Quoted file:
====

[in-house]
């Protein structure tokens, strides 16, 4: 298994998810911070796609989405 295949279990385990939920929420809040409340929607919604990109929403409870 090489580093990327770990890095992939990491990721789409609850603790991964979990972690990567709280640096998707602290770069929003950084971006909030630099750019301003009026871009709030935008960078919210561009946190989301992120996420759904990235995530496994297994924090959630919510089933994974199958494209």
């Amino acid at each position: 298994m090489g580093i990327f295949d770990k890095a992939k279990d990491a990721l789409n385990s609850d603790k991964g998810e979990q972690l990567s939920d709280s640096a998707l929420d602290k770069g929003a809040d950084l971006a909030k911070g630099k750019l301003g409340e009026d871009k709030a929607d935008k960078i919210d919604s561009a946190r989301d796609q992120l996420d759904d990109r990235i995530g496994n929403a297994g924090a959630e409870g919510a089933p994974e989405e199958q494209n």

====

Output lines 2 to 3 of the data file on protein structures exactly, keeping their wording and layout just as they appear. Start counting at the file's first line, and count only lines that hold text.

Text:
């Protein structure tokens, strides 16, 4: 298994998810911070796609989405 295949279990385990939920929420809040409340929607919604990109929403409870 090489580093990327770990890095992939990491990721789409609850603790991964979990972690990567709280640096998707602290770069929003950084971006909030630099750019301003009026871009709030935008960078919210561009946190989301992120996420759904990235995530496994297994924090959630919510089933994974199958494209």
């Amino acid at each position: 298994m090489g580093i990327f295949d770990k890095a992939k279990d990491a990721l789409n385990s609850d603790k991964g998810e979990q972690l990567s939920d709280s640096a998707l929420d602290k770069g929003a809040d950084l971006a909030k911070g630099k750019l301003g409340e009026d871009k709030a929607d935008k960078i919210d919604s561009a946190r989301d796609q992120l996420d759904d990109r990235i995530g496994n929403a297994g924090a959630e409870g919510a089933p994974e989405e199958q494209n």